Wake Forest Law welcomes new JD, Master of Studies in Law and international students

The Wake Forest University School of Law today welcomed its newest JD, Master of Studies in Law and international students for the 2013-14 academic year.

The entering JD Class of 2016 is represented by students from 115 colleges and universities from 29 states and one foreign country. The class is 51 percent women and 75 percent of the students are from out of state. Twenty-eight percent of the class is made up of diversity students.

“For the first time in recent history, there are more women in the class of 2016 than men,” said Assistant Dean of Admissions Jay Shively. “We also have one of the most diverse classes ever enrolled at the law school.”

New international students come from a dozen countries: Afghanistan, Burundi, Chad, China, Holland, Kosovo, Palestine, Panama, Peru, Saudi Arabia, and South Korea. Among the LL.M (Master of Laws) students are two men from Kosovo, who represent the second group of students from their country to study law at an American university, according to the Dean of International Programs Richard Schneider.

“This is not only our largest group of incoming international students but our most diverse,” he said. “We have a really wide spectrum of students from around the world and they bring great experiences to this law school.”

Professor Alan Palmiter told the students during orientation that “you just passed over one of the most important thresholds of your lifetime when you became a law student. It’s a distinction and responsibility that will carry on forever.”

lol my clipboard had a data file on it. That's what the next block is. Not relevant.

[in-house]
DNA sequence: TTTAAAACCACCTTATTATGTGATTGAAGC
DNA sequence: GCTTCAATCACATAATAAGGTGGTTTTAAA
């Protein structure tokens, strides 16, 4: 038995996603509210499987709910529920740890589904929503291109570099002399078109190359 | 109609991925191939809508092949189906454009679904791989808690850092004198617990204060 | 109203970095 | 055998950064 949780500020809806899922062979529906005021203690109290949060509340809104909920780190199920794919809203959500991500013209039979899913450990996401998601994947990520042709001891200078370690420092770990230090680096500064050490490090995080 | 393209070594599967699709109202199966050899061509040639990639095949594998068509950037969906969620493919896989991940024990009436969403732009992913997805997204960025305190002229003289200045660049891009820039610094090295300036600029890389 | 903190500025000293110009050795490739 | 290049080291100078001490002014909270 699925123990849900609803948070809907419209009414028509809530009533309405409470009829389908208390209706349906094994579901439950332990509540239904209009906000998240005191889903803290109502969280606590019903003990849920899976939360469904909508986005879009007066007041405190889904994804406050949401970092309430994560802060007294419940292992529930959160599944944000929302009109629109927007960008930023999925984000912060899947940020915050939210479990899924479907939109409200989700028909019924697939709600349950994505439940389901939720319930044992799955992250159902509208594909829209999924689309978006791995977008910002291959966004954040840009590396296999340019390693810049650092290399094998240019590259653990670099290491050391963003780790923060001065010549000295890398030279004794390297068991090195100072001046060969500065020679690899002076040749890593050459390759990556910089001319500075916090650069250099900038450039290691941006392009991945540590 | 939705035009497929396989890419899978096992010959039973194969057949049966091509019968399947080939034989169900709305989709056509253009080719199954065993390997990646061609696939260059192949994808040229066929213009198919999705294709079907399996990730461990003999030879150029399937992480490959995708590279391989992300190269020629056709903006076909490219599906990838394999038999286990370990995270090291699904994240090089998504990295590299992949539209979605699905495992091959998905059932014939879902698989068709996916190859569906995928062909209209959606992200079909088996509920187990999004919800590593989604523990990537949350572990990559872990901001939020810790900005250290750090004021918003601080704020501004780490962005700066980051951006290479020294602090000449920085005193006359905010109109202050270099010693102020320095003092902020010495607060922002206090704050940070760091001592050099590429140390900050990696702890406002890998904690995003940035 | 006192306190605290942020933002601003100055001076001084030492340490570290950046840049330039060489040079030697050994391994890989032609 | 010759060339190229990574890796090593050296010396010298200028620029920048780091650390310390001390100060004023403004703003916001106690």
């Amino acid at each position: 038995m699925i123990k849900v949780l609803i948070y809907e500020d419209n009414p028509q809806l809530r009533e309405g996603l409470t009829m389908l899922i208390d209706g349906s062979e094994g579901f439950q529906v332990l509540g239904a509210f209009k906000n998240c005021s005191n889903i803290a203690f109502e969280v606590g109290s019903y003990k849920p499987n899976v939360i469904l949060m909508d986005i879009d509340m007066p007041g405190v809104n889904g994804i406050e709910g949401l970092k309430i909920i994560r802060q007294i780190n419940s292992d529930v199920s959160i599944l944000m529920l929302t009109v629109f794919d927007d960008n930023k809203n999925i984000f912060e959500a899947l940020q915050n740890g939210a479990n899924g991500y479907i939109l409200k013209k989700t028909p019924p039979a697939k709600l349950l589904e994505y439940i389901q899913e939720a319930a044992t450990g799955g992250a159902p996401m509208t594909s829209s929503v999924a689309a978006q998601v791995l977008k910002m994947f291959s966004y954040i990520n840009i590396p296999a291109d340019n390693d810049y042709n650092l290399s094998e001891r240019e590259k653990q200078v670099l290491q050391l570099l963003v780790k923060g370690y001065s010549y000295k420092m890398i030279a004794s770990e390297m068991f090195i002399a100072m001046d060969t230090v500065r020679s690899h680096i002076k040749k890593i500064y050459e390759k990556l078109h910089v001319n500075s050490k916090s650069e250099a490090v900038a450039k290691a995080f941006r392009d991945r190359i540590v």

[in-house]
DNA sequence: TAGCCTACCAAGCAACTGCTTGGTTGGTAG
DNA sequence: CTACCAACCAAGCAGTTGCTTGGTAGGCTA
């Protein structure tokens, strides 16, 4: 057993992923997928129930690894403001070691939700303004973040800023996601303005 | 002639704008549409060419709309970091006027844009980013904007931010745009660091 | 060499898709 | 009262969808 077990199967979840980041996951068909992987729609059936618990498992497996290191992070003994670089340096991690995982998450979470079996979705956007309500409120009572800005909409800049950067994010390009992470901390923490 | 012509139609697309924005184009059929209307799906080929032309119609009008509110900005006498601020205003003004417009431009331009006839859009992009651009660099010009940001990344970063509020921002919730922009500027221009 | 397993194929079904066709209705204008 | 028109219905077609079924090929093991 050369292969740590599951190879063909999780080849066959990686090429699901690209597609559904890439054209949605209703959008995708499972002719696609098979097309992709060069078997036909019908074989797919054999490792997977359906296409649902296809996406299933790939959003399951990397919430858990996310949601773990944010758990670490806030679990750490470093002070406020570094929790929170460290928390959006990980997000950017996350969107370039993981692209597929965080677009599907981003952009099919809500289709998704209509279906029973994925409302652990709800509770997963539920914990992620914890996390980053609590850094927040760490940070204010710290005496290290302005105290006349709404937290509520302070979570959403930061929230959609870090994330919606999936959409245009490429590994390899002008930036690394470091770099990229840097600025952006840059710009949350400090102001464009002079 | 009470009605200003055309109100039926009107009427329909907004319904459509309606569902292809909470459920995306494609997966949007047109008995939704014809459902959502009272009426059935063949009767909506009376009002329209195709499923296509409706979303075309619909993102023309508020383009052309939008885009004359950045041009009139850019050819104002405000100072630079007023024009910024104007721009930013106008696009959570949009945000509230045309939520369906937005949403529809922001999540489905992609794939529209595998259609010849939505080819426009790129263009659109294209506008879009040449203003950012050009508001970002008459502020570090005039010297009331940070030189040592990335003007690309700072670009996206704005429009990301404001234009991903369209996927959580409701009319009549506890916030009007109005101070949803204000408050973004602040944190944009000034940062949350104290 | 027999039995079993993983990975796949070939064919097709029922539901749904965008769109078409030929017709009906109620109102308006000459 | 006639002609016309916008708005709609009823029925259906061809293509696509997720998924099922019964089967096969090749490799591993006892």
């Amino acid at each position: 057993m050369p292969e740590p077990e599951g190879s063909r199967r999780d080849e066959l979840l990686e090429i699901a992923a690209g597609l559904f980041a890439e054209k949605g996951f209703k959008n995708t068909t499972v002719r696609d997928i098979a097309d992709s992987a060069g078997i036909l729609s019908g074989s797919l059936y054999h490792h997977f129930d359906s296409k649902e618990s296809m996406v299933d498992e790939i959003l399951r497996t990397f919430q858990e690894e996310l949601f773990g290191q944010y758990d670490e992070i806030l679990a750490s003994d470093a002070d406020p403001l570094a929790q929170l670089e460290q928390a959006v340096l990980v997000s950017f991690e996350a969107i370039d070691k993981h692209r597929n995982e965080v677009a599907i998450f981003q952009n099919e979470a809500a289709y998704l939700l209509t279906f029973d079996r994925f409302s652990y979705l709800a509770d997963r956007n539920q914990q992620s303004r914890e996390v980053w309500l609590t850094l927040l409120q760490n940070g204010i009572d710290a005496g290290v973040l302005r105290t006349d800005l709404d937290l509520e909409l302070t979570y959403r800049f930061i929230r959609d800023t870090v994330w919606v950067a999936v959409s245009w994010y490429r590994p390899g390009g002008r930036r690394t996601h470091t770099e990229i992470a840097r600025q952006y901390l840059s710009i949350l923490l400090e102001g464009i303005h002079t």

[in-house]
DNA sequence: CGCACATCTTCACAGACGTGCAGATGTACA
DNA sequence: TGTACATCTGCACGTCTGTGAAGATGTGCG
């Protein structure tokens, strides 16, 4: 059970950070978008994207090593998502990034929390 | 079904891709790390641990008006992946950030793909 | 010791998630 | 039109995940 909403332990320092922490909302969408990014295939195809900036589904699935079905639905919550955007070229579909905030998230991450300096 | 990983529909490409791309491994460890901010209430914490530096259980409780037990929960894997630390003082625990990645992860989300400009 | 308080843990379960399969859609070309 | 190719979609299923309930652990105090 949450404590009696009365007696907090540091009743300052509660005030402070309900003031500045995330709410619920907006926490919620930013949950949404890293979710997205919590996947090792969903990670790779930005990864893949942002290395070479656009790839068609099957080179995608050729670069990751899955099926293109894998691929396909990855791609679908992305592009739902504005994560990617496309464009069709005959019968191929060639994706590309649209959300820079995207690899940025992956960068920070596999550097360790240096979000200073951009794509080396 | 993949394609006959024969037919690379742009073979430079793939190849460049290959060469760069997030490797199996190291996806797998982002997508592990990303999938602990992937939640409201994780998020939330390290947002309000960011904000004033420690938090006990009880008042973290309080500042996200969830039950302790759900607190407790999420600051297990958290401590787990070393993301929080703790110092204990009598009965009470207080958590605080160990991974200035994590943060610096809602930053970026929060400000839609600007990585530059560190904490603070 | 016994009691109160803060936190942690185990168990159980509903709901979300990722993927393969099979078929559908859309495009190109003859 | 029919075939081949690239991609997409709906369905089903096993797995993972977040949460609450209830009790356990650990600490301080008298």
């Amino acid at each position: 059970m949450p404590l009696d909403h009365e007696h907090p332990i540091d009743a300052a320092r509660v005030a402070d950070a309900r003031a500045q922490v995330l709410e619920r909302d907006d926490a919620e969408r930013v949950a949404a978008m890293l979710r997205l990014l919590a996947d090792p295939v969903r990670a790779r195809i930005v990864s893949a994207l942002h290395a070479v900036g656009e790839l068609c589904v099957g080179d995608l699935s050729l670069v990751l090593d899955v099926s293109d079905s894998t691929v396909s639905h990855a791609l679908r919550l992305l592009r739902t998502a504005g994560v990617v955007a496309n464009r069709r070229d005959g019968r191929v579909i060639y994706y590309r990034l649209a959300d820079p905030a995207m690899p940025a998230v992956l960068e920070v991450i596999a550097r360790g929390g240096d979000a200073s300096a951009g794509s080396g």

First-year law student Tim Readling (’16) said that the people at Wake Forest made him feel special the first time he stepped foot on campus. “The friendly face is the theme of Wake Forest,” he said. “Everyone here is so helpful. I know without a doubt I made the right choice in coming here to law school.”

Dean Blake D. Morant told the students gathered at this morning’s welcome that today is one of the most thrilling days of the year at the law school. “This class comes from everywhere and we brought you in knowing that you can succeed. You are going to receive a rigorous but compassionate education,” he said. “Having a law degree is a lifelong investment. Law school teaches you how to think, analyze and problem solve. It is a degree for a lifetime.”

The newest members of Wake Forest University law school are starting out the year by giving back to the local community. Law and international students will be volunteering for Habitat for Humanity on Wednesday, Aug.  21, and Thursday, Aug. 22.  The entering law school class has been volunteering with Habitat for more than a decade, according to Associate Dean of Administration  and Student Services Ann Gibbs.

“At Wake Forest Law, we believe in teaching students how to be citizen lawyers from the very beginning of their law careers,” she explained. “Working with Habitat also emphasizes the university’s commitment to its motto, Pro Humanitate.”